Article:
Secret Stash Records not only re-issued Murray’s 1970 vinyl album People Are Together with new packaging but flew Murray up to Minneapolis in January to perform the album’s songs for a promotional release party at the Cedar Cultural Center.
He was backed by a six-piece band that included Secret Stash owners Eric Foss on drums and Cory Wong on electric guitar.
The company (secretstashrecords.com) specializes in limited edition vinyl and CD releases of forgotten classic recordings.
“Last summer they started calling me from their record company, and I told them I wasn’t interested,” Murray said from his North Augusta home. “But they kept calling and sounded convincing, so I kept talking to them.
“Now they’re talking about me doing another album with them, but I’m 74 and not sure how much I want to get back into it. I enjoy my church and my garden and getting out and walking.”
You can find videos from that show on youtube.com by typing “Mickey Murray, Secret Stash” into the search window or other videos of Murray’s singles by just typing “Mickey Murray.”
All of that is amazing for a guy who retired from Georgia Pacific in 2007 and whose main public appearances in recent years have been in the choir of Old Storm Branch Baptist Church in North Augusta and at parties, weddings and family gatherings.
In the late 1960s, Murray was one of the nation’s best known soul music singers with his 1967 recording of Shout Bamalama selling a million copies. His fans included the Godfather of Soul himself, James Brown.
He recorded on the powerful King/Federal labels, opened shows for Aretha Franklin at Harlem’s famed Apollo theater and toured with such hot rhythm and blues acts as Wilson Pickett, The Staple Singers and The Isley Brothers.
Murray and his brother, Clarence, started out singing gospel songs in Augusta and North Augusta. His brother would become a lead vocalist with the legendary Swanee Quintet based in Augusta. Murray sang with the Dixie Jubilaires.
It was Murray’s band teacher, Raymond Dean, at Jefferson High School in Bath, who hooked him up with Augusta show promoter Sam Gantt, the manager of a popular band called The Zippers.
Murray began touring extensively with the band playing regularly at the Times Square Hotel on Broadway in New York City and frequently at after-game parties at major colleges throughout the South. They had a regular gig playing every Wednesday night at the NCO Club at Fort Gordon.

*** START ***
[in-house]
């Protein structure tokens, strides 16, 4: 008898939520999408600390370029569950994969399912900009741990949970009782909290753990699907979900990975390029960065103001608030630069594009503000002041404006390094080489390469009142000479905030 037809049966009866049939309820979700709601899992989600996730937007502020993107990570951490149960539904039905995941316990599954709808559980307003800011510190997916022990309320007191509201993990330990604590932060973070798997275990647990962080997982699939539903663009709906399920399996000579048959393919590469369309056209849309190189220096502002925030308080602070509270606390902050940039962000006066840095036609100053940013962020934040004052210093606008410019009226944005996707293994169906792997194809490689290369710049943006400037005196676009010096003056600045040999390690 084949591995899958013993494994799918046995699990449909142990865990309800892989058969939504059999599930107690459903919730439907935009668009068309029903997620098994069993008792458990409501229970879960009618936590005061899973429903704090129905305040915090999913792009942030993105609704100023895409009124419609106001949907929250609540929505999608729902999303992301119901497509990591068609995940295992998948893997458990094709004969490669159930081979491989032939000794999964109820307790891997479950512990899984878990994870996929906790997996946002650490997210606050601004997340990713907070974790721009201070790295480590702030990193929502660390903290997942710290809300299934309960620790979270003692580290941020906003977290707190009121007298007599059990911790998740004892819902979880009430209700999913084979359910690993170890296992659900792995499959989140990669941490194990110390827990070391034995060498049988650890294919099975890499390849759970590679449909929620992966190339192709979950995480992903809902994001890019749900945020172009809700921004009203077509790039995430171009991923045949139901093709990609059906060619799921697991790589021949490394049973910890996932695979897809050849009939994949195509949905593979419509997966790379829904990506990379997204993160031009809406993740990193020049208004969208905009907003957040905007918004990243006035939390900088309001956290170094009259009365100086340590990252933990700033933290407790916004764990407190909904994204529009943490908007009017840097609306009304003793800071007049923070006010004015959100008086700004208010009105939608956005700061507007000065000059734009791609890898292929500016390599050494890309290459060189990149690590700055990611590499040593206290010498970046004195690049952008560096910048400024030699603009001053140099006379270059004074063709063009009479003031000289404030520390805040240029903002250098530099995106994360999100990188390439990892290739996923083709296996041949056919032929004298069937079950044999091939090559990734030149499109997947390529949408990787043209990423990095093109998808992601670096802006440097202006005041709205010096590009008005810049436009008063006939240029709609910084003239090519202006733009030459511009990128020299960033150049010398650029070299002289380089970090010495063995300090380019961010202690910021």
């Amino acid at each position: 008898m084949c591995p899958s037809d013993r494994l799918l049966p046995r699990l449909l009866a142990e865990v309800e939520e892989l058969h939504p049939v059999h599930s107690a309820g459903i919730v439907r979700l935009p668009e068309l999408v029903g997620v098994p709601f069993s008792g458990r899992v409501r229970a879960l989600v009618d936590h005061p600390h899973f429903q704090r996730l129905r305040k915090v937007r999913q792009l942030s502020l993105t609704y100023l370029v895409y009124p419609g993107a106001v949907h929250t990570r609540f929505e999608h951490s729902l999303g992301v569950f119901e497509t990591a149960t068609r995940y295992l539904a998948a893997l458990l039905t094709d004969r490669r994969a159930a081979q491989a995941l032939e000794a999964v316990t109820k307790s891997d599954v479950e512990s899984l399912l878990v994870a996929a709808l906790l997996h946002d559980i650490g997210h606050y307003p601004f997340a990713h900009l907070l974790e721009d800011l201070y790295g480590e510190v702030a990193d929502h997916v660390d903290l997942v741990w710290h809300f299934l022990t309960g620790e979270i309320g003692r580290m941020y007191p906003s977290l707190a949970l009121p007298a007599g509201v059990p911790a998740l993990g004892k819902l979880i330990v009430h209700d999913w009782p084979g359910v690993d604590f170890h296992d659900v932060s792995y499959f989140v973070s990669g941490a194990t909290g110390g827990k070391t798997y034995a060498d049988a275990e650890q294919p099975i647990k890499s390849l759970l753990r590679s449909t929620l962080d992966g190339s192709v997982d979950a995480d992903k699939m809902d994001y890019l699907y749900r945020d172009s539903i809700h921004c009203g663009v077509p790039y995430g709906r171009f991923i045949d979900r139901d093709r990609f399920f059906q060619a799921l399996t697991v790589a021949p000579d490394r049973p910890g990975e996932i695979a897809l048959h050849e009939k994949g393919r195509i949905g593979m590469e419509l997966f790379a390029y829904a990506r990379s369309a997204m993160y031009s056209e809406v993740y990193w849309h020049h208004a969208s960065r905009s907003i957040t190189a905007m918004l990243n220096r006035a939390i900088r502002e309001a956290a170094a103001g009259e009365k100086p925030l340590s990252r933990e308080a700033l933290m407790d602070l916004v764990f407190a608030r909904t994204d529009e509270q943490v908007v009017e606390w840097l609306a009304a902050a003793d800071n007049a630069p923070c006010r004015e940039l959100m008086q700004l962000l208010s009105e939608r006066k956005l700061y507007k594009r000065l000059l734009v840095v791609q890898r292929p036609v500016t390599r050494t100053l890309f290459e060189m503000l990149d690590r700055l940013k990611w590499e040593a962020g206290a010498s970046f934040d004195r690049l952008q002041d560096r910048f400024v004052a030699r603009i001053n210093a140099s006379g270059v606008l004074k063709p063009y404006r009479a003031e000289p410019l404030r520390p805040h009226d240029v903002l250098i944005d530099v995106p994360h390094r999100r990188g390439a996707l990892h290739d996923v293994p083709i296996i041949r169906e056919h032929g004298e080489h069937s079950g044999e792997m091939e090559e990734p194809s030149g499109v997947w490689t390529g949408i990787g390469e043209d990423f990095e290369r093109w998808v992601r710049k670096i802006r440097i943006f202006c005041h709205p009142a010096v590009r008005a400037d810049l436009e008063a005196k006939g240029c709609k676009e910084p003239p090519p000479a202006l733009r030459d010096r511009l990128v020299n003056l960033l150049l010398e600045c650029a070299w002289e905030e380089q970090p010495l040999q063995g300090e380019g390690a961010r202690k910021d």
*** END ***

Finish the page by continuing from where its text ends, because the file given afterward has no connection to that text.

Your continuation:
“Those white college guys were in love with black music,” Murray recalled of those after-game shows at Emory, Georgia Tech, University of Georgia, etc. “They would get in their dorm rooms with their portable radios and turn them down low and listen to disc jockey John R broadcasting soul hits on Nashville station WLAC.”
One fateful day Murray’s manager, Gantt, took him to see Blanche Carter, who lived on Bluebird Road near Lake Olmstead. She had written a pop song called Devil Or Angel, which was a Top 10 hit by The Clovers in 1955 and Bobby Vee in 1960.
“She took me to meet a records producer named Bobby Smith in Macon,” Murray said. “He said, ‘I like him but I don’t have anything for him at this time.’ He later called my manager and told him to bring me and the band to Jacksonville; that he had a song for me to record.”
The song was Shout Bamalama that Otis Redding had written and recorded at that time with little success. Murray didn’t like the song and didn’t want to record it. His drummer, in fact, had been the one singing lead on the song when The Zippers performed it.
“My manager talked me into it, and they wrote the words out for me on this big blackboard in large letters,” Murray said. “We recorded it on a four-track machine and had to do it 20 times because if someone made a mistake on a four-track, you had to do the whole thing over.
“It didn’t get much promotion from the record label, but it took on a life of its own. It just would grab you when you heard it.”
The huge success of that recording led to other Murray albums including People Are Together, which barely got any attention; partly because of the title track promoting racial equality and because the record company was going through a transition.
“Disco music started killing our rhythm and blues shows,” Murray said. “You could have a club full of people and take a break, and you’d see the dance floor jam packed when they started playing disco songs during your break. You could see it coming what disco was doing to our business.”
For about three years, Murray performed with an Augusta-based band called Leroy Lloyd and The Swinging Dukes.
“One of the last tours I did was with that band about 1971 or 1972,” Murray said. “We went out with Betty Swann to Denver, Colorado Springs, Oklahoma City and a month of one-nighters across Texas.”
Eventually, Murray gave up show business life for quieter times living in North Augusta and working regularly across the Savannah River.
What’s ahead? Who knows? But at 74, Murray couldn’t be happier that a bunch of young record company owners in Minneapolis appreciate the recording magic he made more than four decades ago.